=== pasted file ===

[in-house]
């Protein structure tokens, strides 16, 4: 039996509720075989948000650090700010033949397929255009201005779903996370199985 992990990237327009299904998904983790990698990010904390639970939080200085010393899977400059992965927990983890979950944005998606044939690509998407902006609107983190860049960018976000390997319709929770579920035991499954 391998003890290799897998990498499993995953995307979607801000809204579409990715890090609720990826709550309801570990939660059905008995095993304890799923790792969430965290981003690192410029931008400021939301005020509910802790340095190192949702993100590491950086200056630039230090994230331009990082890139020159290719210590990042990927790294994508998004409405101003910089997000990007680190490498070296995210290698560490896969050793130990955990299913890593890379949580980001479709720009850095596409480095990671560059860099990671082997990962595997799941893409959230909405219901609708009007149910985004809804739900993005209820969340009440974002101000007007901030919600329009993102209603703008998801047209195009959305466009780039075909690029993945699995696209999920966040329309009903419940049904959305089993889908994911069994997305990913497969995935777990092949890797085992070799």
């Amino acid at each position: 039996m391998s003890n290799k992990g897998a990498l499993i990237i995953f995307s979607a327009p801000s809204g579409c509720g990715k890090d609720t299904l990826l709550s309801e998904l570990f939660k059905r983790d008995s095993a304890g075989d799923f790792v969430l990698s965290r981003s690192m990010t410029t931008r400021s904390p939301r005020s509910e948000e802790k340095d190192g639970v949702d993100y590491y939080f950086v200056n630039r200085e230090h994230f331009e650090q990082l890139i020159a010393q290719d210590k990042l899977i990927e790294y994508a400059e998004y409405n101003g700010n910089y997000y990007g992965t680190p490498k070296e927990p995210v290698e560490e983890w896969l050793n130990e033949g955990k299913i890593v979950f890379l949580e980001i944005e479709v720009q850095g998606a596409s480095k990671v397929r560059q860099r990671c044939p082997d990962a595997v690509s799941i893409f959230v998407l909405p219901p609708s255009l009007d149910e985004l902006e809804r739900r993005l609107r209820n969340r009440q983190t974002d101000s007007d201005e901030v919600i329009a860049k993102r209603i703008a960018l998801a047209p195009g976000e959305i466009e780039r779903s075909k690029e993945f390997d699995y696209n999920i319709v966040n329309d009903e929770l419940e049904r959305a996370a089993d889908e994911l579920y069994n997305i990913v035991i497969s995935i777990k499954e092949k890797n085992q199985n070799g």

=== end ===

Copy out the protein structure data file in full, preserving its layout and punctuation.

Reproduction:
[in-house]
């Protein structure tokens, strides 16, 4: 039996509720075989948000650090700010033949397929255009201005779903996370199985 992990990237327009299904998904983790990698990010904390639970939080200085010393899977400059992965927990983890979950944005998606044939690509998407902006609107983190860049960018976000390997319709929770579920035991499954 391998003890290799897998990498499993995953995307979607801000809204579409990715890090609720990826709550309801570990939660059905008995095993304890799923790792969430965290981003690192410029931008400021939301005020509910802790340095190192949702993100590491950086200056630039230090994230331009990082890139020159290719210590990042990927790294994508998004409405101003910089997000990007680190490498070296995210290698560490896969050793130990955990299913890593890379949580980001479709720009850095596409480095990671560059860099990671082997990962595997799941893409959230909405219901609708009007149910985004809804739900993005209820969340009440974002101000007007901030919600329009993102209603703008998801047209195009959305466009780039075909690029993945699995696209999920966040329309009903419940049904959305089993889908994911069994997305990913497969995935777990092949890797085992070799």
């Amino acid at each position: 039996m391998s003890n290799k992990g897998a990498l499993i990237i995953f995307s979607a327009p801000s809204g579409c509720g990715k890090d609720t299904l990826l709550s309801e998904l570990f939660k059905r983790d008995s095993a304890g075989d799923f790792v969430l990698s965290r981003s690192m990010t410029t931008r400021s904390p939301r005020s509910e948000e802790k340095d190192g639970v949702d993100y590491y939080f950086v200056n630039r200085e230090h994230f331009e650090q990082l890139i020159a010393q290719d210590k990042l899977i990927e790294y994508a400059e998004y409405n101003g700010n910089y997000y990007g992965t680190p490498k070296e927990p995210v290698e560490e983890w896969l050793n130990e033949g955990k299913i890593v979950f890379l949580e980001i944005e479709v720009q850095g998606a596409s480095k990671v397929r560059q860099r990671c044939p082997d990962a595997v690509s799941i893409f959230v998407l909405p219901p609708s255009l009007d149910e985004l902006e809804r739900r993005l609107r209820n969340r009440q983190t974002d101000s007007d201005e901030v919600i329009a860049k993102r209603i703008a960018l998801a047209p195009g976000e959305i466009e780039r779903s075909k690029e993945f390997d699995y696209n999920i319709v966040n329309d009903e929770l419940e049904r959305a996370a089993d889908e994911l579920y069994n997305i990913v035991i497969s995935i777990k499954e092949k890797n085992q199985n070799g």